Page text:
10/19/2021 Jeremy's Jaunts: The Bonneville Shoreline Trail
By Jeremy Leonhardt - SkyRun staff and Wasatch freshman
I heard about this gem early last winter, during facet season, when I asked around at the shop as to whether or not there were runnable trails here in the winter. I was met with blank stares then someone finally chimed in with “The Bonneville Shoreline Trail” which was stated as more of a question than an answer. As if saying “You mean aside from the BST trail network that features dozens of easily accessible, low elevation trails?”
Alright alright, it sounded good but I wondered where it actually was. If it was anywhere near the Great Salt Lake, I knew for certain that I wasn’t getting in my car to drive all the way out to that toilet bowl to run. A quick search on my pocket computer and I was reminded that the bowl used to hold A LOT more water and I wouldn’t have to run alongside brine shrimp and funky smells.
So what used to be a lakeside jaunt for cavemen, is now an elevated path that traverses the big mountains and goes up and over the smaller foothills. It’s a “choose your adventure” kinda trail that avoids the mandatory big slogs but still gets you plenty of vert, if you choose.
More research at home revealed the BST will someday be a much lengthier affair that will stretch from the Idaho border all the way south to Nephi. I doubt this will happen in my time, or any time, but a bit more connectivity with the trails already in place would make point to point long runs superb, which you can still do with a little road time.
That said, almost a year later, I’ve now had the pleasure of putting in hundreds of miles on various portions of this very accessible stretch of mostly dirt. Off all the stretches I’ve run, here are my top three BST jaunts, so far.
1. The section from Hidden Valley to Corner Canyon is my favorite. It’s the smoothest single track trail, dotted with just enough rock to keep it interesting, and the dirt tastes of the money in the neighborhood. There is a suspension bridge and some massive boulders that give the illusion that you’re passing through a tunnel. I haven’t veered off and up into the Lone Peak area or any other side trails but mean to. I tend to simply use this section as nice and easy out-and-backs. It really is a pleasant stretch of trail both visually and on the feet.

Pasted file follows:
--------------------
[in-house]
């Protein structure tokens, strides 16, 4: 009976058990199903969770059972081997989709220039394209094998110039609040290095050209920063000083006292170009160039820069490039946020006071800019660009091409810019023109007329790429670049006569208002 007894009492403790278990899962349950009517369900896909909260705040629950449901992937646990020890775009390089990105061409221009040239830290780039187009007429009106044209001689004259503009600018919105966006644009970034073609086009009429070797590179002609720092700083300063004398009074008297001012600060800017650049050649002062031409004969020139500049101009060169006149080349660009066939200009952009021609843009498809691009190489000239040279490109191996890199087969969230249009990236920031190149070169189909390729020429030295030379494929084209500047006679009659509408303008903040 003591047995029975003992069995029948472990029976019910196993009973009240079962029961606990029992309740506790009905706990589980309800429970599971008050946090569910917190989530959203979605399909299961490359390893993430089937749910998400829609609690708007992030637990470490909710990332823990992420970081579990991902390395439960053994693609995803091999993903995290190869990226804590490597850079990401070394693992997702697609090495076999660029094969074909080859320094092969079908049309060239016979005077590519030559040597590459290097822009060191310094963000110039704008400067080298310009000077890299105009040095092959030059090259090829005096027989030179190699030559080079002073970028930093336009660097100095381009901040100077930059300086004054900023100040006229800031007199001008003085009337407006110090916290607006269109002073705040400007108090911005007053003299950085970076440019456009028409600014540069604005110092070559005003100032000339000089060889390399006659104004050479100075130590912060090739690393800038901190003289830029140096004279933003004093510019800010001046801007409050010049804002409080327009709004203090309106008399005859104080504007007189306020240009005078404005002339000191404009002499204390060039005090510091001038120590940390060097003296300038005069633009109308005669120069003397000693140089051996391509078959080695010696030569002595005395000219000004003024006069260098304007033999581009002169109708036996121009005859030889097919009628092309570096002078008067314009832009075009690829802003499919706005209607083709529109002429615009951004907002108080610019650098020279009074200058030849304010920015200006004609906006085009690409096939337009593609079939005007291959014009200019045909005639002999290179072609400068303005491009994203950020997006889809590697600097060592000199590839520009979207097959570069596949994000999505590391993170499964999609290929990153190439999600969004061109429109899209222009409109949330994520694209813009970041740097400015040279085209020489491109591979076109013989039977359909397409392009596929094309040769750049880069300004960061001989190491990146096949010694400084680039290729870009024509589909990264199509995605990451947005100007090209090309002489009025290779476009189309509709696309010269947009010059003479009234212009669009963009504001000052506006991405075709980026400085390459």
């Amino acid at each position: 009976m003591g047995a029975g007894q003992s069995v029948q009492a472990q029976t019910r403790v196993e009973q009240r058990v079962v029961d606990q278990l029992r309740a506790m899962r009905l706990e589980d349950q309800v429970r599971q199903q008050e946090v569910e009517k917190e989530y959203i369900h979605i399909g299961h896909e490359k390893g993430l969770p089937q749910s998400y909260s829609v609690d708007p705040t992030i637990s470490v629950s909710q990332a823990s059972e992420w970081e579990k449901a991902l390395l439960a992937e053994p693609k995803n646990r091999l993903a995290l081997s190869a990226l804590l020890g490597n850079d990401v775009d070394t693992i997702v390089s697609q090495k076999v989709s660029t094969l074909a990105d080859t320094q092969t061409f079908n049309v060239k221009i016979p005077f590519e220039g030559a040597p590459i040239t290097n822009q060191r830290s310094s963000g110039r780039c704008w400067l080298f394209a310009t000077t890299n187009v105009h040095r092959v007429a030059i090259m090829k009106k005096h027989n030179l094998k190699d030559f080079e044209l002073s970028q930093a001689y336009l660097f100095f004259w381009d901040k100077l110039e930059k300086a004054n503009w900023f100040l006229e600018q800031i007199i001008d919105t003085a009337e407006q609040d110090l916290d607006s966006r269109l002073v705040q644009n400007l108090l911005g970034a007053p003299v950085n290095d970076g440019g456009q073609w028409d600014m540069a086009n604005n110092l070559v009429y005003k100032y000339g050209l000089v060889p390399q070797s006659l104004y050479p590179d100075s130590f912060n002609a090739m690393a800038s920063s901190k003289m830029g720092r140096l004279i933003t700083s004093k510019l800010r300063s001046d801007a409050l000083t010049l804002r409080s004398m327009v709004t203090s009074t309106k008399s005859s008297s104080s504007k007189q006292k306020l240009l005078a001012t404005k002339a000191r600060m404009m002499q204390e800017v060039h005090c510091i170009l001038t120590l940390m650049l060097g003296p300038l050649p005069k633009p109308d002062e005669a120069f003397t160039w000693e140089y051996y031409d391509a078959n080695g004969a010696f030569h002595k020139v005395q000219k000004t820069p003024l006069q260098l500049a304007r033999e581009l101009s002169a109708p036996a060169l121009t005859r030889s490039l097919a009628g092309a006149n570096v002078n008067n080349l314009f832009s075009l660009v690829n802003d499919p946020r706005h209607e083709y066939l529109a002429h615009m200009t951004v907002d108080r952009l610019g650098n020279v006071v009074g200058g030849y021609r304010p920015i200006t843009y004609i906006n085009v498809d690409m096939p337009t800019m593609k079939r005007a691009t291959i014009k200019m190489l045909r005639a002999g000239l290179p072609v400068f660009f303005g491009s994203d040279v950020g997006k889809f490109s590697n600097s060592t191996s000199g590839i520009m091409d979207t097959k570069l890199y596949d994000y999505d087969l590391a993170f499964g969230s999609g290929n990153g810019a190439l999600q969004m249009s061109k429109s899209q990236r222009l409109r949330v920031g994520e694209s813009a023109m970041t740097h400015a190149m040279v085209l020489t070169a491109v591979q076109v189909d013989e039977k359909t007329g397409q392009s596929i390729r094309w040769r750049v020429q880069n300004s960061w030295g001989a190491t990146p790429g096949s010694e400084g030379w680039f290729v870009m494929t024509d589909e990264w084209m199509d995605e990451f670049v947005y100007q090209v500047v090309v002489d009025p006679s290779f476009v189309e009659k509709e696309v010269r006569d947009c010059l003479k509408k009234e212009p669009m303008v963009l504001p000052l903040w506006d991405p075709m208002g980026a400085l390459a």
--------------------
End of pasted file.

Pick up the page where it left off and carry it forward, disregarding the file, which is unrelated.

2. My go-to section is near the University of Utah which evidently is also popular with the “I’ll pick up my doggie bag on the way out” crowd. Sometimes I’ll even start in City Creek, push eastward to I-Street Trailhead and go from there. What’s great about this area is the amount of vertical gain - or not - and the mileage one can get without having to repeatedly run the same trail. Unavoidable monotony during exercise is death. At the southern end of the section, which is ~13 miles long and stretches from North Salt Lake to Emigration Canyon, is a parking area complete with facilities and numerous options with which to start your run.
Another option for the vertically inclined is to link up Mt Wire with Van Cott as a loop which comes in around 11 miles with 4k of gain. You could park at the Natural History Museum of Utah and run upwards of 15 miles, never step foot on the same trail, and never really be more than two miles from your car. This tidbit of info is great for planning emergency exits should you get hungry, tired, a storm rolls in, or you lose track of time and need to get to work 10 minutes ago.
3. The stretch on the flanks of Mt Olympus over to Heughs canyon is almost too short to warrant the drive, depending on where you’re coming from. However, the beauty of this section lies in the vertical pushes you can get via this BST access. Side trips up Heughs canyon and Mt Olympus definitely get you a few more miles and as much vert as you could ever want. The trip from the BST up Heughs is short and steep and ends with a little boulder hopping to an early season waterfall. Worth the visit at least once and I’m told past the falls is cougar country. The main hiking trail up to the top of Olympus is four miles and 4k’ of steep trail.
Overall, the Bonneville Shoreline Trail is a fantastic network that certainly adds a lot of value for Wasatch trail runners. Several sections are super close to home and more importantly, I’ve been able to get miles done in any month. Midday summer runs are brutal but running the BST at night is a treat in itself with cooler temps and views of the valley lights. And it’s still game on in winter, even when it’s a-stormin’ up high or avalanche conditions are sketchy. And when it does dump in the valley, it’s usually packed out pretty quick from traffic so some La Sportiva Blizzards, Dynafit Sky Pros, or Black Diamond Distance Spikes would work well to keep you moving. Personally, it came in clutch for me last winter when the ski season stalled out there for a minute.
I find it incredible that I can drive a few miles from home in South Salt Lake, start on the BST, and run downtown for tacos and ice cream with minimal time on road. I haven’t actually done it yet but it’s on the shortlist. Any takers?